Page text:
I had just spoken with Bob maybe 2-3 weeks prior just to say “hi” and check in with him. I remember that day that I called him I was feeling particularly frantic, a bit down and just overall overwhelmed by life in general. I knew that calling him would slow down the pace for me a bit. (If you’ve ever had an older friend or family member, say in or around their 80’s, you know that they have a certain pace and sense of peace about them) I needed that at that moment. So I called and we talked about nothing of great urgency, and that was wonderful. We talked about his great grandchildren, and that was joyous. We talked about his life living in the Midwest, how different it was from the city he was living in when he rented me my apartment many years ago, and that brought me peace. We just talked slowly and methodically about everything not related to the busy and crazy lifestyle I live, and that was calming. It was just what I needed.
So to hear his grandson tell me that he was in this position was very upsetting to me. Bob always represented, since I met him, a sort of grandfather figure to me. I never really had one since both of mine passed away when I was very young and he was just an extremely caring individual that treated me just like family, leaving his front door open of the triple decker that we lived in always letting me know that no matter what I needed he was there.
Timmy told me that he would read my text message to Bob that night when he went to visit him and that made me feel good that he would be able to hear that.
I kept in contact with Timmy for the next few days and he told me that Bob smiled when he heard my message. He told me that Bob said that he loved me and that made me feel so sad and happy at the same exact time. Timmy was wonderful at keeping me up-to-date but just a few days later Bob had passed.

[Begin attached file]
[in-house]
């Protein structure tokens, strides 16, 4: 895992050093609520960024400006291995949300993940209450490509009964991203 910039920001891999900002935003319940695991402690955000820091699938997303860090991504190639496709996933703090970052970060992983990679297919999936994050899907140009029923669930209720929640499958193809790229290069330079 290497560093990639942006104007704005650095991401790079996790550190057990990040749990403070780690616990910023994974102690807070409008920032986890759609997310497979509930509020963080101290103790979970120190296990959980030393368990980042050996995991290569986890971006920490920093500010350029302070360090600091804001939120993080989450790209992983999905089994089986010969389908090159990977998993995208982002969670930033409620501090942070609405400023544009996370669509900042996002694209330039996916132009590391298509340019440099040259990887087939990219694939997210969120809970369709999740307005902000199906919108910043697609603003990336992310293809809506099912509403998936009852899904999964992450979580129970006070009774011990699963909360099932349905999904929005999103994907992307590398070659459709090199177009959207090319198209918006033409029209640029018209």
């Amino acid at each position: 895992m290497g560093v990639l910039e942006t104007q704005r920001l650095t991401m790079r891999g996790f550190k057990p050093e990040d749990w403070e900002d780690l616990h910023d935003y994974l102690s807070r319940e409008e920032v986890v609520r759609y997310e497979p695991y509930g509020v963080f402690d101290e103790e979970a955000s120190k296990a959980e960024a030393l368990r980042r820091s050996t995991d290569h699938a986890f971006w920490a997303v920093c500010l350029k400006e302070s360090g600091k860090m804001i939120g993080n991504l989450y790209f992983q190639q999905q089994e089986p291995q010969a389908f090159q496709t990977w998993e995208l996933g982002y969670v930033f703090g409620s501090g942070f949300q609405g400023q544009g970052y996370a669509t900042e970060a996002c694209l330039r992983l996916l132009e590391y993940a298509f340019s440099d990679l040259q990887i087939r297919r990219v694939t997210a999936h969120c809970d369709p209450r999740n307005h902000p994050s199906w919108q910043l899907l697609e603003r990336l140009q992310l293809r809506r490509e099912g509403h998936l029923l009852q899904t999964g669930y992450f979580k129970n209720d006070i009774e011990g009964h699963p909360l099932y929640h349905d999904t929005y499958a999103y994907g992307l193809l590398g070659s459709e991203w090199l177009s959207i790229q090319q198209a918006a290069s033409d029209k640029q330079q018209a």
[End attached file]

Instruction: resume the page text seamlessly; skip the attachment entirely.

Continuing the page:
I was in tears knowing that my oldest friend, the friend who I didn’t talk to often, but always tried to keep in touch with even when he moved halfway across the country, was now no longer on this earth. I was sad knowing that when I needed that calming conversation about nothing at all I wouldn’t have him to call anymore. I would no longer be receiving beautiful on time birthday cards through the email with singing animals and dancing fairies. I would not be downloading pictures of his great-grandchildren in their cutest of moments, nor would I be laughing at the jokes he would find and shoot off to me.
However, I was was oddly happy that just before he passed he knew that I was thinking about him. He knew that I was grateful that he was in my life for the period of time that he was. He knew I appreciated him and that he was someone special to me.
If I had any doubt about making this particular day a tradition of reminding those that I love that they are in my heart, this solidified that it was the best decision I could have made.
Moral of the story folks, don’t wait to appreciate. You just can’t be sure you will have the opportunity to let that person know how much they mean to you. I didnt wait and for that I am thankful.
Rest In Peace Bob. You imprinted on my life in a very positive way. You started off as a kind faced stranger, who turned into a landlord that trusted in a single young mother working as a waitress. You gave me an opportunity to prove to you that I would be a good tenant, and then you turned out to be a piece of my heart forever.